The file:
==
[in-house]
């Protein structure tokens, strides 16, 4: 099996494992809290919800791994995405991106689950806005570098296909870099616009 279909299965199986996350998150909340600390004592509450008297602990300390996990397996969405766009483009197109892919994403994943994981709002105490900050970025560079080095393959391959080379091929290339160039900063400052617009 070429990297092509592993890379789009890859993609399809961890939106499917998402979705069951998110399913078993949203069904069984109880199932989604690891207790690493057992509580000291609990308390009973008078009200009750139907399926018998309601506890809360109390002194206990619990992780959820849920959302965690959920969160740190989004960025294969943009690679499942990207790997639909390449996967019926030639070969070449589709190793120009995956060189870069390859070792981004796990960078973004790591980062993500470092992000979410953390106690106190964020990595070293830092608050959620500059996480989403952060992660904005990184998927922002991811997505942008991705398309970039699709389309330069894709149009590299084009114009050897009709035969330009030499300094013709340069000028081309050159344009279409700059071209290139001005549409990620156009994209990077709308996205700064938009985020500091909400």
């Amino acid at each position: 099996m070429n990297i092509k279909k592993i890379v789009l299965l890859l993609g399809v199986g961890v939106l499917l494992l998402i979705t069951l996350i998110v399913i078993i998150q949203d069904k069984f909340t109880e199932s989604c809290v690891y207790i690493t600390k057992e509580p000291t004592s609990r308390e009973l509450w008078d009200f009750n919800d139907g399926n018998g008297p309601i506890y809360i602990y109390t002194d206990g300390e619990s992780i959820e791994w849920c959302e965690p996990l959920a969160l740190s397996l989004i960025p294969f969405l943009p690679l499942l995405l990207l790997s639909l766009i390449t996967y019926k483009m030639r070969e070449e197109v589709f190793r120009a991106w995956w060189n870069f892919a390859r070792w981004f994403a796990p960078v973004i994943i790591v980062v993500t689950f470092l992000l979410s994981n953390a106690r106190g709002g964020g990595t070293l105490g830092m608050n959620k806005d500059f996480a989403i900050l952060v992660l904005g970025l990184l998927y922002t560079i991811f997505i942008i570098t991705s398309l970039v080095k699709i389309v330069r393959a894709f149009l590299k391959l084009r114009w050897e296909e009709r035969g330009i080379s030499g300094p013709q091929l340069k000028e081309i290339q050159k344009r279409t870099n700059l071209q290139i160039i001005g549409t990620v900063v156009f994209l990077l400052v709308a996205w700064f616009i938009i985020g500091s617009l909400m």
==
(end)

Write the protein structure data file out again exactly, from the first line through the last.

[in-house]
């Protein structure tokens, strides 16, 4: 099996494992809290919800791994995405991106689950806005570098296909870099616009 279909299965199986996350998150909340600390004592509450008297602990300390996990397996969405766009483009197109892919994403994943994981709002105490900050970025560079080095393959391959080379091929290339160039900063400052617009 070429990297092509592993890379789009890859993609399809961890939106499917998402979705069951998110399913078993949203069904069984109880199932989604690891207790690493057992509580000291609990308390009973008078009200009750139907399926018998309601506890809360109390002194206990619990992780959820849920959302965690959920969160740190989004960025294969943009690679499942990207790997639909390449996967019926030639070969070449589709190793120009995956060189870069390859070792981004796990960078973004790591980062993500470092992000979410953390106690106190964020990595070293830092608050959620500059996480989403952060992660904005990184998927922002991811997505942008991705398309970039699709389309330069894709149009590299084009114009050897009709035969330009030499300094013709340069000028081309050159344009279409700059071209290139001005549409990620156009994209990077709308996205700064938009985020500091909400």
């Amino acid at each position: 099996m070429n990297i092509k279909k592993i890379v789009l299965l890859l993609g399809v199986g961890v939106l499917l494992l998402i979705t069951l996350i998110v399913i078993i998150q949203d069904k069984f909340t109880e199932s989604c809290v690891y207790i690493t600390k057992e509580p000291t004592s609990r308390e009973l509450w008078d009200f009750n919800d139907g399926n018998g008297p309601i506890y809360i602990y109390t002194d206990g300390e619990s992780i959820e791994w849920c959302e965690p996990l959920a969160l740190s397996l989004i960025p294969f969405l943009p690679l499942l995405l990207l790997s639909l766009i390449t996967y019926k483009m030639r070969e070449e197109v589709f190793r120009a991106w995956w060189n870069f892919a390859r070792w981004f994403a796990p960078v973004i994943i790591v980062v993500t689950f470092l992000l979410s994981n953390a106690r106190g709002g964020g990595t070293l105490g830092m608050n959620k806005d500059f996480a989403i900050l952060v992660l904005g970025l990184l998927y922002t560079i991811f997505i942008i570098t991705s398309l970039v080095k699709i389309v330069r393959a894709f149009l590299k391959l084009r114009w050897e296909e009709r035969g330009i080379s030499g300094p013709q091929l340069k000028e081309i290339q050159k344009r279409t870099n700059l071209q290139i160039i001005g549409t990620v900063v156009f994209l990077l400052v709308a996205w700064f616009i938009i985020g500091s617009l909400m």